... there is a resurgence -- and re-construction -- of well-used diners
Earlier this summer, a group of super-seniors came across (of all things) a
diner. In Saugus, our neighbor just to the east of Melrose. Oh, boy, I
thought, I remember eating in umpteen diners when living in New Jersey, in
the thirties and forties. Of course, this was in New Jersey -- as I remember,
every town had its diner.
Well, diners seemed to have disappeared. Big full-service Restaurants
became popular over the years, and with the advent of those awful fast-
food dives, most diners went out of business.
Times are a-changing, again. While on a three-day mini-vacation earlier
this summer, my wife Lorry and I stumbled upon a beautiful moose-
annointed diner in Wakefield, New Hampshire. It was newish because it had
been re-built from a diner that had seen its better days in upstate New
York. And yes, the aging body was transported to New Hampshire,
resurrected, rebuilt, polished-up, re-newed -- and put back in business in
rural New Hampshire.
The statuesque moose was added for a local New Hampshire touch. Right
out front. Delightful.
The new diner was a highway feature -- that is, not in town, but out on
Route 16, some 70 miles north of Melrose -- in the sticks, so to speak. But
it was beautiful, landscaped and decorated, but almost lonely out on the
highway. It's advantage was that it provided our first view of Mount
Washington, that 6200-foot rock left over from primeval times, survivor of
We chatted with our waitress, who gave us a small clue to the diner's long
history -- it's former life in New York, it's construction in (who knows
where), and its resurrection and transportation a couple hundred miles to
Wakefield. It was spotless, undented, polished, neat, friendly, comfortable
-- and served a delightful breakfast at mid-afternoon.
But the Wakefield Diner wasn't the only new diner we came across that trip.
Two days later we happened to stop in Plymouth, New Hampshire, home of
the state university. The town is small, compact, and lovely when compared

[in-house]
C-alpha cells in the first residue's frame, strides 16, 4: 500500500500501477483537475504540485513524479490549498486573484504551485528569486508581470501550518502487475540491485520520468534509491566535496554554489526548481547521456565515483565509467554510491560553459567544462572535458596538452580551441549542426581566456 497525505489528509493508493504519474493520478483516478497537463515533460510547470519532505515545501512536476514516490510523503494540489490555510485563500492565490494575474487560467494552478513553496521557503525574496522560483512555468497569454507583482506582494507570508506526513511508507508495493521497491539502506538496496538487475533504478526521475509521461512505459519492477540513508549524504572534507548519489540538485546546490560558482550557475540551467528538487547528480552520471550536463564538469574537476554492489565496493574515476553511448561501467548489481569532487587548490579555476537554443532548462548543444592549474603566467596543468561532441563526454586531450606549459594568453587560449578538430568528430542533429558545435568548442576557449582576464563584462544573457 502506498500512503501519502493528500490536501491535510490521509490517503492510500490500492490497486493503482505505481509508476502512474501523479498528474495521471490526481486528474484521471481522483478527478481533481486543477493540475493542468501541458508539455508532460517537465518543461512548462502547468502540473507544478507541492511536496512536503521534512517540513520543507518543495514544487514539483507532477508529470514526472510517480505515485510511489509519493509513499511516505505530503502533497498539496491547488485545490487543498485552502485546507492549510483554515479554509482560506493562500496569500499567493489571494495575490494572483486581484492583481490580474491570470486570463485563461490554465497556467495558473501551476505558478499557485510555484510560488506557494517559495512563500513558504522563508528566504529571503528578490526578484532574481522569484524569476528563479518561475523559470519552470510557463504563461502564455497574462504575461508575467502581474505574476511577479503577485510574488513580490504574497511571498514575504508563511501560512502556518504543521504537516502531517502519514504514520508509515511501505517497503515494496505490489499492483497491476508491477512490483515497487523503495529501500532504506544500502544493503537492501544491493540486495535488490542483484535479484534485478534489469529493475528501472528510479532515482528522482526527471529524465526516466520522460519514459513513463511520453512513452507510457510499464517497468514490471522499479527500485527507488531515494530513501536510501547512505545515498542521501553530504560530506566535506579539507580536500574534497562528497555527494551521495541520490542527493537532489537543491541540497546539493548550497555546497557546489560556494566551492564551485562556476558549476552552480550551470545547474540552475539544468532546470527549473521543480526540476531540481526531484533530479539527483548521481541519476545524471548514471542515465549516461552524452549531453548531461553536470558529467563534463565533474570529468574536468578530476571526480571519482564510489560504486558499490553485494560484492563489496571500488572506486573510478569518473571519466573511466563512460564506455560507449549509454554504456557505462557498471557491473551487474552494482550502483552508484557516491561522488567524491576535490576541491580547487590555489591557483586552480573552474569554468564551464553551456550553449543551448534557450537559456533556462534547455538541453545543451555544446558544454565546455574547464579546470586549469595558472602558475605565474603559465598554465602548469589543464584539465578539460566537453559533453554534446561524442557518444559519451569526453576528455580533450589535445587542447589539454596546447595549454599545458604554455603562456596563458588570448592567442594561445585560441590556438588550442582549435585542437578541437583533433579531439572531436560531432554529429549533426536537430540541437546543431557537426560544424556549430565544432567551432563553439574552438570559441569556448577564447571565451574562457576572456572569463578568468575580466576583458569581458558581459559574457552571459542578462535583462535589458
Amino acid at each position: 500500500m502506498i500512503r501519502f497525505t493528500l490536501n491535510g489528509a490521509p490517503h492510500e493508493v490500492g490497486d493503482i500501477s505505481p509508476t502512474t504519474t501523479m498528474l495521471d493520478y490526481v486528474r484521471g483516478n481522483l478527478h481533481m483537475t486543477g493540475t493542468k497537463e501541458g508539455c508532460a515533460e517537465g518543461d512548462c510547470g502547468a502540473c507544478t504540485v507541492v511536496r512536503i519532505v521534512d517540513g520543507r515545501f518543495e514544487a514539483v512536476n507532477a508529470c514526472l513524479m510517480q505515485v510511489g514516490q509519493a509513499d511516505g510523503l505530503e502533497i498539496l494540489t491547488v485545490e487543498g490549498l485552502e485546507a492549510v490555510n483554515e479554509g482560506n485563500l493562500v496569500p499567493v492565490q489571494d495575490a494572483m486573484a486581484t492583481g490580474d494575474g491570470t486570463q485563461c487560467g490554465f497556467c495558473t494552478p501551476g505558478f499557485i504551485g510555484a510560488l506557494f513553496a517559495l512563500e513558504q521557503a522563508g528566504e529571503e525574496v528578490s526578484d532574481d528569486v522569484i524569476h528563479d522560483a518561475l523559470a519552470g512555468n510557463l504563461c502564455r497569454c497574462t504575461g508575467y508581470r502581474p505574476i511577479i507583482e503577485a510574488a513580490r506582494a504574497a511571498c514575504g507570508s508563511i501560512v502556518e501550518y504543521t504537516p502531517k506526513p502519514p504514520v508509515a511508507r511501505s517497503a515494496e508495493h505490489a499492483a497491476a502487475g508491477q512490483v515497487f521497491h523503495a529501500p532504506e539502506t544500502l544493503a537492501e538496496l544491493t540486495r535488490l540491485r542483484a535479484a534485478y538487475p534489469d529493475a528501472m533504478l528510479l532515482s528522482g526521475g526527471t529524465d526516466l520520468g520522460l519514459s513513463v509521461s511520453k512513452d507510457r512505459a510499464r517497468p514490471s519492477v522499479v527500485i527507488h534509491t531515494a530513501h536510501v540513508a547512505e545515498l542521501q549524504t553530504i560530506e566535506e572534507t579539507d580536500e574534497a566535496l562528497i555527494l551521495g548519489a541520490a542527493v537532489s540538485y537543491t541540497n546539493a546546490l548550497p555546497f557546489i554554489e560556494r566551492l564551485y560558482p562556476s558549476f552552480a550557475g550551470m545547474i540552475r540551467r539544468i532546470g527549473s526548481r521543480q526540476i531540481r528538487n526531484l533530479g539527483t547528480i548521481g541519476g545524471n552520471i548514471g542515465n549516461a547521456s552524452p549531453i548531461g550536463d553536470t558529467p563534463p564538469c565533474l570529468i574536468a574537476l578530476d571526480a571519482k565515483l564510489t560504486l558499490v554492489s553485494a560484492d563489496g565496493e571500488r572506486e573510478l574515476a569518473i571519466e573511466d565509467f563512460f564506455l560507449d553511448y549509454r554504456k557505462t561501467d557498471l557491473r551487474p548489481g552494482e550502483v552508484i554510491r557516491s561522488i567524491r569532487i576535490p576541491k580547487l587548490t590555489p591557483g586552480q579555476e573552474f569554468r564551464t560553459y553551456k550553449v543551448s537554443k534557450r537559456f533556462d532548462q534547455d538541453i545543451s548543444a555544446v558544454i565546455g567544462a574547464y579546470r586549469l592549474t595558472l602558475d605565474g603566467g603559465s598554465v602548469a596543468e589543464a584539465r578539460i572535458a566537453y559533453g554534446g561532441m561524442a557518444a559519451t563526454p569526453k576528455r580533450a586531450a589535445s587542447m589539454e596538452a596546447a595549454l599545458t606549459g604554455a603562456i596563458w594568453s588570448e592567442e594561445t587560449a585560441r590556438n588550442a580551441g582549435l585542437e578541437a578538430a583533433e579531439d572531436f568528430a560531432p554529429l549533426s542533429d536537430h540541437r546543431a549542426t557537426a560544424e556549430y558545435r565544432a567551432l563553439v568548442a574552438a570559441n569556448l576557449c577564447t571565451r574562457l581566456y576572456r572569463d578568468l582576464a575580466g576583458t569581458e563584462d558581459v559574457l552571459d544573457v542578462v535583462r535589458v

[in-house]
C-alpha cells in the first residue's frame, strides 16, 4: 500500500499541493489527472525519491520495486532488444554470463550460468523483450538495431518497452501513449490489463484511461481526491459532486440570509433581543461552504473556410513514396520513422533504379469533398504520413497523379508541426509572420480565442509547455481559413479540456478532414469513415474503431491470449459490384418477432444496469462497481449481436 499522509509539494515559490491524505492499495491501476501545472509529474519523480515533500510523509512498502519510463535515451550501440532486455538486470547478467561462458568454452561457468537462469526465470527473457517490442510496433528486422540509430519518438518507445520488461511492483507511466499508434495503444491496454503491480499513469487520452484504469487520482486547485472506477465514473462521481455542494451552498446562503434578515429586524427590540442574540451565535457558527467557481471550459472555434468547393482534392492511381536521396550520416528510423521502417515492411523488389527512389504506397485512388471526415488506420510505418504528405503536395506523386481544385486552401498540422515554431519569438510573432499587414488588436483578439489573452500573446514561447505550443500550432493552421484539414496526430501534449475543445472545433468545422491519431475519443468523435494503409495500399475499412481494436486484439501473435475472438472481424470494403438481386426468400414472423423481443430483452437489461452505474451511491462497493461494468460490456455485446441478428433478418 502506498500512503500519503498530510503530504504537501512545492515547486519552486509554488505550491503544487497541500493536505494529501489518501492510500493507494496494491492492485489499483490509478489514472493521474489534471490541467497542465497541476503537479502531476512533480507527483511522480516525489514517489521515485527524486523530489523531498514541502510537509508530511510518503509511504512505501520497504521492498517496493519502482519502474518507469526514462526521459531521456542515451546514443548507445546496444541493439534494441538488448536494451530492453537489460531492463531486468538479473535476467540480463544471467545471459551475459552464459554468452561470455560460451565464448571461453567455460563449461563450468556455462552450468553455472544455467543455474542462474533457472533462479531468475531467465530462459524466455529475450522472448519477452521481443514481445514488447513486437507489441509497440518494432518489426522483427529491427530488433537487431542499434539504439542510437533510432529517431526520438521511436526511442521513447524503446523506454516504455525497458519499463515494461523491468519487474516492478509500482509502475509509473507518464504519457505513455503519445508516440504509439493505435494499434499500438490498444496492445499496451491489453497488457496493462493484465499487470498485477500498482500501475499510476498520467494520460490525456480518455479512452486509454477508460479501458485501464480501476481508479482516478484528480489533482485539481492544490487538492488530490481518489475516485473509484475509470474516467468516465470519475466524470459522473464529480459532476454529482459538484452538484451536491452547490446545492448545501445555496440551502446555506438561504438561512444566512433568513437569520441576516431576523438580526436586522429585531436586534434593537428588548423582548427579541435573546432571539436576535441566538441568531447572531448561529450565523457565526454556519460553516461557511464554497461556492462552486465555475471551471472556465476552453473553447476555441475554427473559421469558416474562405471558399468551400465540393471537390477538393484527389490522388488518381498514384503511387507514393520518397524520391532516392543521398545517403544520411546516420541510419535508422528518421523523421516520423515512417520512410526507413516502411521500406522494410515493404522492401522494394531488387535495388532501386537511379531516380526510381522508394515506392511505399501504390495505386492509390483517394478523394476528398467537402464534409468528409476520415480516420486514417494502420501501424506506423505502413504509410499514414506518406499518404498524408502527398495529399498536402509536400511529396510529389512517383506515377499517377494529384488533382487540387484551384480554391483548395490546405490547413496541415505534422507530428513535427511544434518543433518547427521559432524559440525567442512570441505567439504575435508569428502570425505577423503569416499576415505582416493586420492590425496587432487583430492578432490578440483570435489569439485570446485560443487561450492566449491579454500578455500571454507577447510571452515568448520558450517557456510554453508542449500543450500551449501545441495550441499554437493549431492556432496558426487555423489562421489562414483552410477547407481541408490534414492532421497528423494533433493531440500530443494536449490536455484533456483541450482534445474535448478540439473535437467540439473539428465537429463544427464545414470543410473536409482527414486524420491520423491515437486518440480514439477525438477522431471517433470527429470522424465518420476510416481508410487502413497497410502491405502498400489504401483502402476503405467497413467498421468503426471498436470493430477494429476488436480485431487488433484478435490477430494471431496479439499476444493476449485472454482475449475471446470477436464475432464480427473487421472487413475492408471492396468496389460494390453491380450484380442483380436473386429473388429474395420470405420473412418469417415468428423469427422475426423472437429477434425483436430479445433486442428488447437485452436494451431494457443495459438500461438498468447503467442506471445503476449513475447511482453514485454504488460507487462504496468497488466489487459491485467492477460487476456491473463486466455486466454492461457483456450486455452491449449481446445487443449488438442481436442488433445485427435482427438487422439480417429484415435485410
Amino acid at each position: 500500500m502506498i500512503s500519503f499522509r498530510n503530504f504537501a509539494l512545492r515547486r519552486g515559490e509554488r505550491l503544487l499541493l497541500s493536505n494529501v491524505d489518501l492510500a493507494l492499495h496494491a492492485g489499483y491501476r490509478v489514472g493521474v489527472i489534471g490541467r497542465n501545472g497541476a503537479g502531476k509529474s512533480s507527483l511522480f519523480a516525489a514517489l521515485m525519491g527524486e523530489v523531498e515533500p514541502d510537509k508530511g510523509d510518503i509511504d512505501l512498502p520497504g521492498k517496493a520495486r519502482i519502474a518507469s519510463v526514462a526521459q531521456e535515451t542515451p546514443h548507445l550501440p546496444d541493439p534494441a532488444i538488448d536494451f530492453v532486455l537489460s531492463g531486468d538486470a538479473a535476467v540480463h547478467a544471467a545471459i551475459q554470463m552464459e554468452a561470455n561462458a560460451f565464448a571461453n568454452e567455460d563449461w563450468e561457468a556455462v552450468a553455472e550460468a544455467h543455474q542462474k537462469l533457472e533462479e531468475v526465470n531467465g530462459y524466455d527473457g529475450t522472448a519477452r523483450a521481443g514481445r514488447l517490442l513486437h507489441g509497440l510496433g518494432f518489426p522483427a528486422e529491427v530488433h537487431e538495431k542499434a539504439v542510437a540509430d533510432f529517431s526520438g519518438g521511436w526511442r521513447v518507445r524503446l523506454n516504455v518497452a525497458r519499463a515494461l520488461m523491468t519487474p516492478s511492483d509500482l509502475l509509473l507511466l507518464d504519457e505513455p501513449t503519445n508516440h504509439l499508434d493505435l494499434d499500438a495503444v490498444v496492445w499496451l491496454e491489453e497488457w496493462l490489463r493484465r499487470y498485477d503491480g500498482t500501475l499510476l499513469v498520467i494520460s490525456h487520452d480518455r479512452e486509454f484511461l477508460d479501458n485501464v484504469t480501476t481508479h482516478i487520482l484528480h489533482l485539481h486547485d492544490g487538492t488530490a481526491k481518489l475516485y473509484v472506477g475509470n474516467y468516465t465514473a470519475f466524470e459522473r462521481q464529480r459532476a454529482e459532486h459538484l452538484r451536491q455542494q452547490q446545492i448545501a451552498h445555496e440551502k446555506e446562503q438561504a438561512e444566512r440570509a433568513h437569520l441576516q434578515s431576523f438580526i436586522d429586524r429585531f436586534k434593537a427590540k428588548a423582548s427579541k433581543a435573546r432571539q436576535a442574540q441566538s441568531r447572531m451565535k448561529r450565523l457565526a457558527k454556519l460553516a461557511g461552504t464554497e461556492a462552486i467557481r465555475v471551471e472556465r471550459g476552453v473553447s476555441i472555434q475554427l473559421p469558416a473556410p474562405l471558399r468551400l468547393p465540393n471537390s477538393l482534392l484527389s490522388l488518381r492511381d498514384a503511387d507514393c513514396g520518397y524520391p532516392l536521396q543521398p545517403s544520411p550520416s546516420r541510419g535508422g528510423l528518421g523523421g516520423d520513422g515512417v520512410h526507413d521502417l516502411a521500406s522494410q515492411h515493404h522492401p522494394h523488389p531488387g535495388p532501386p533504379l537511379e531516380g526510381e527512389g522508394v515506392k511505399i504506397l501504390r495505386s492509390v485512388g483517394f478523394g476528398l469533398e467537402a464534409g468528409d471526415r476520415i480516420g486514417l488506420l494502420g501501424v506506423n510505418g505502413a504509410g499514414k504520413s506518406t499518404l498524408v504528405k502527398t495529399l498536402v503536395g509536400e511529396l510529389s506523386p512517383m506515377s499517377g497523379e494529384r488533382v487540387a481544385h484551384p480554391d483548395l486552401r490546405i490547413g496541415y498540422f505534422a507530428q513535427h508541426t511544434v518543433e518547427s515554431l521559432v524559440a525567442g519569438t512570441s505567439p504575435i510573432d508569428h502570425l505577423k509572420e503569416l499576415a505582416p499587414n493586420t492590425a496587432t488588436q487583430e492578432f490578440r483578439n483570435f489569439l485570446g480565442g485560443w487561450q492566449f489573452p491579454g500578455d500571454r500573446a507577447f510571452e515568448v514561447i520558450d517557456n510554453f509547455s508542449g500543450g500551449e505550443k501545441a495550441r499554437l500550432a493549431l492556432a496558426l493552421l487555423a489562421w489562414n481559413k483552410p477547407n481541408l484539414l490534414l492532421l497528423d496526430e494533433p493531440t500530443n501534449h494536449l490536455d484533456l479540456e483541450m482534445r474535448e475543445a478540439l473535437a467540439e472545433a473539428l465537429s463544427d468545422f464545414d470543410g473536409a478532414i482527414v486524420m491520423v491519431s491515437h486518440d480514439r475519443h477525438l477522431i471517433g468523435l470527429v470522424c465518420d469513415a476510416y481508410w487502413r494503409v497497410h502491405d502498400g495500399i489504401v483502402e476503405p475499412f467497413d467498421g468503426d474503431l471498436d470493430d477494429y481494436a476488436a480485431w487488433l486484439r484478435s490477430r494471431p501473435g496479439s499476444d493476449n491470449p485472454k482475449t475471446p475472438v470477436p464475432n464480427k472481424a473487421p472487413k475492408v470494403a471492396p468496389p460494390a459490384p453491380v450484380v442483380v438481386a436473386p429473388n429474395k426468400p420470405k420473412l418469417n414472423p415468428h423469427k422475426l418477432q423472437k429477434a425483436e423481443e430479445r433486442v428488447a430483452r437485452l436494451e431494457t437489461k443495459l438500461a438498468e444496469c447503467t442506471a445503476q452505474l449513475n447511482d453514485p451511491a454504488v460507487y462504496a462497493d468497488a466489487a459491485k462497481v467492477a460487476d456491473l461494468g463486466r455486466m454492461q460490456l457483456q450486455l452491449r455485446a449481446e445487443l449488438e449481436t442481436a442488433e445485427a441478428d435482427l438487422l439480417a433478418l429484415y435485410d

to the helter-skelter of suburban Boston. It was right there in the square,
bright shiny, newly painted a bright yellow, and with street parking right
in front -- opposite the town park. Delightful!
It was called "The Fracher's diner", had a long menu -- but we ordered yet
another breakfast of bacon and eggs. We discovered that the Fracher's
diner served booz -- a state-ordered limited selection, and had a small
expanded dining room in the back. Food, service, atmosphere was the
equal to our Wakefield episode. We were thrilled with our second find.
A couple of days later we were staying at our youngest daughter's home in
Belmont, New Hampshire, which is right next to Tilton, and the Tilton
Diner. This place isn't as new as the Wakefield or Plymouth diners, for it
has been in business for several years. But it too was transported from
somewhere else to New Hampshire. Somebody said that it originated in
New Orleans, if you can believe that!
Since that time, we have seen several newspaper pieces on the renewal of
the trend. I guess the Saugus Diner -- although it just doesn't LOOK like a
diner, is a product of the new birth of diners across America. In the Globe (I
believe), there was an small article that some staff writers had visited some
three other new diners in New England.
All this brings on memories of the Bloomfield Diner, in the town where I
grew up, in New Jersey. My story just brings back many memories of diners
that we visited frequently, for in those days there was no such thing as a
But I am glad to see the re-birth of diners, and urge folks to visit one soon.
Prices are reasonable, selection is good, and the food is, well, very good. It
will be a memorable occasion.
September 4, 2015